Birds of Prey
Cathy Yan's Birds of Prey is an explorative look inside the mind of one of DC Comics' most outlandish characters Harley Quinn, played perfectly by Margot Robbie. Birds of Prey is creative and off-the-walls fun in ways that comic book movies usually aren't. The characters take the center stage, while the action and story follow suit to make for one of DC's more memorable adaptations in recent memory.
Margot Robbie returns as Harley Quinn in Cathy Yan‘s Birds of Prey: And the Fantabulous Emancipation of One Harley Quinn. DC’s latest R-rated comic book movie presents a unique story that focuses on the eccentric and full of life character that was last seen in David Ayer‘s dour and disappointing Suicide Squad.
In Yan’s film, Quinn is a rollercoaster of emotions, teaming up with a rag-tag group of colorful ladies to go one-on-one with the Black Mask, played with tasteful style and over-the-top glee by Ewan McGregor.
Birds of Prey is a creative adventure into the mind of Harley Quinn, capturing that chaos and energy with colorful set pieces, fun action and a story that paints a different (and brighter) picture when compared to DC’s latest.
Harley Quinn (Margot Robbie) has finally decided to split from the Joker. Whether she did it entirely on her own or if he kicked her to the curb is up for debate, but Harley is finally done with the Clown Prince of Crime in Gotham City.
Now, she’s on her own and looking for a way to get out of trouble, especially when dealing with Roman Sionis (Ewan McGregor) aka the Black Mask.
This puts Harley in direct line of sight with a few ladies, including Huntress (Mary Elizabeth Winstead), Renee Montoya (Roise Perez) and Black Canary (Jurnee Smollett-Bell).
Birds of Prey unfolds in an untypical fashion, starting out with the main focus on Harley Quinn, then introducing these other supporting characters as the plot sees fit to bring them together in an organic way.
I originally was expecting a “team-forming” film sort of like the deflating Suicide Squad, but was pleasantly surprised with how director Cathy Yan decided to structure her film, which sort of brings everyone together at the right time, thus creating the eventual Birds of Prey team, but mostly just focusing on each woman’s problems and how they are dealing with them.
It’s no surprise that Margot Robbie nails the performance of Harley Quinn out of the park. She was born to play this role and in Birds of Prey she is given full creative control to explore the madness within Quinn and how she sees the world. It’s refreshing being able to see the film from Quinn’s perspective, which allows us to get closer to the character and to understand her motives in a much more intricate way when compared to her role in Suicide Squad.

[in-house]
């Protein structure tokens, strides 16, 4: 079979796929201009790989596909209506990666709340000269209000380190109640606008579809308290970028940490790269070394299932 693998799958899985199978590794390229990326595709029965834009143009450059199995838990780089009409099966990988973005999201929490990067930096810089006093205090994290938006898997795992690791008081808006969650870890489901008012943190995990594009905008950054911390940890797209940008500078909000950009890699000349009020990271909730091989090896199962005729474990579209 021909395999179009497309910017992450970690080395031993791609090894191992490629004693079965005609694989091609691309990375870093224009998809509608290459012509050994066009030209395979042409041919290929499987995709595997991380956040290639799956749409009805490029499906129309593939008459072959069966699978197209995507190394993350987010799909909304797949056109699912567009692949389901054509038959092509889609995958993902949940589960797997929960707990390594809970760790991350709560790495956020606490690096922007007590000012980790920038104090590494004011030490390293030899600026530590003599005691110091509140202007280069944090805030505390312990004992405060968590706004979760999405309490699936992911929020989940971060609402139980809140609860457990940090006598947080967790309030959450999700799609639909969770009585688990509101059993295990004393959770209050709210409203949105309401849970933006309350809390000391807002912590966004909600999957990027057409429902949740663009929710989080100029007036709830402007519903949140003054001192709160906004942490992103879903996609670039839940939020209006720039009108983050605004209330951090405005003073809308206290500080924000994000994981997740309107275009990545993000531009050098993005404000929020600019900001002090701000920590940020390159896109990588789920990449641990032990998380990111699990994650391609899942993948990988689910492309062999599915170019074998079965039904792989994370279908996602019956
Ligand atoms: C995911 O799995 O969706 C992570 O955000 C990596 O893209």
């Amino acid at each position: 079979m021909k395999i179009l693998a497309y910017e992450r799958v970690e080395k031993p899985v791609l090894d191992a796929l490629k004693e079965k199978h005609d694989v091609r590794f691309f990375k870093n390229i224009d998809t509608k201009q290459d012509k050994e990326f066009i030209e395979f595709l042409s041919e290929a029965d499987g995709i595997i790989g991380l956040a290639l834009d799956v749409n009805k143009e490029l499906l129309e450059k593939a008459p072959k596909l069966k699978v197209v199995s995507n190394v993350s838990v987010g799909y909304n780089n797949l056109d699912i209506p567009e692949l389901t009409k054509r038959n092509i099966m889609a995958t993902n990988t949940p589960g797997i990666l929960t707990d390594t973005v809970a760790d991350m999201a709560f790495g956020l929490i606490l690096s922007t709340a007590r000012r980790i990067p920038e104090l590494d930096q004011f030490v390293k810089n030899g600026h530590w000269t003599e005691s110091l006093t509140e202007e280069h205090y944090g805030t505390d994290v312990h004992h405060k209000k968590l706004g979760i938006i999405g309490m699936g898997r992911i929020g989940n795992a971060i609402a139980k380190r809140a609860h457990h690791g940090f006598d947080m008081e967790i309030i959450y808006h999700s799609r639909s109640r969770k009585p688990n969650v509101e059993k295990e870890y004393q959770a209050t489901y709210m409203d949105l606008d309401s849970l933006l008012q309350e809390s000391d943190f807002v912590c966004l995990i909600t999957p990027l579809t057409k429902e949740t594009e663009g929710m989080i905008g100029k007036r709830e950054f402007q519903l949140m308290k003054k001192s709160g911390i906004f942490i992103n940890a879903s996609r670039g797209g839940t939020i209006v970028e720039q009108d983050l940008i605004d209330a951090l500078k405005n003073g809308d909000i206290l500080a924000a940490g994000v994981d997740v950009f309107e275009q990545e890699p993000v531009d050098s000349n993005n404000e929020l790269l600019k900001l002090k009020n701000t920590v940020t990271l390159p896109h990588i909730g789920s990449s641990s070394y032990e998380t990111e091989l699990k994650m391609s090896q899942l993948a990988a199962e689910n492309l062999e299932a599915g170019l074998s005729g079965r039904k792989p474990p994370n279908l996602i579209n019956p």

I keep bringing up Suicide Squad, but I should mention that this film is nothing like that one and the only common traits that it shares are Harley’s origins and her ties to the Joker.
Birds of Prey is entirely its own movie, bursting with creativity and zest in a way that we haven’t seen on the big screen just yet. This is an R-rated movie, full of color and a fun energy that we don’t normally see in these types of flicks, not to mention its excessive use of F bombs.
There’s just something so refreshing and new about Birds of Prey that works and feels like true progression for DC and comic book movies in general. I hope that DC continues this impressive streak of just letting their artists tell these wild stories with a distinct voice as Joker and Birds of Prey are two examples of how you can make successful movies that are great and not just following the Marvel movie mold.
Christina Hodson‘s script focuses on characters, allowing for natural progression, bringing everyone together when it is absolutely appropriate. She also manages to load the movie full of outlandish comedy that works so well.
Each and every woman in this movie is a true bad ass in her own right, with Quinn obviously taking the cake as the leading lady of batshit insanity, while even the supporting players like Black Mask and Zsasz get their time to shine.
I especially enjoyed Ewan McGregor‘s performance as he was so over-the-top and just clearly having a great time playing the film’s unusual baddie with a flare for fashion and style. Black Mask is so unpredictable and unreasonable, yet you can’t help but to love his nastiness.
Watching him go toe-to-toe with Quinn and the rest of the gang was exciting and fun, without ever ruining the stakes of the film and what it was trying to accomplish.
Birds of Prey isn’t my favorite comic book movie of all-time, but it gets major points for being different and absolutely nailing what it set out to achieve. It’s a loud, wild and energetic look inside the world of Harley Quinn and the other colorful characters that help populate her life.
It’s action-packed, yet not focused on end-of-the-world plot points that have gotten tired over the years. It’s very contained, yet still tightly-scripted in a way that moves the film forward at a fast pace, but isn’t afraid to stop and relish in a nice breakfast sandwich. The attention to detail is strong and the resulting film feels fresh and progressive in ways that both Marvel and DC need to remember as they move forward.
Comic book fatigue can’t happen with directors like Cathy Yan shaking up the landscape and delivering something that is truly original and different. Birds of Prey has reinvigorated my love for comic book movies in the sense that it reminded me of how far reaching these films can be and how a unique take on a familiar character or story can make all of the difference.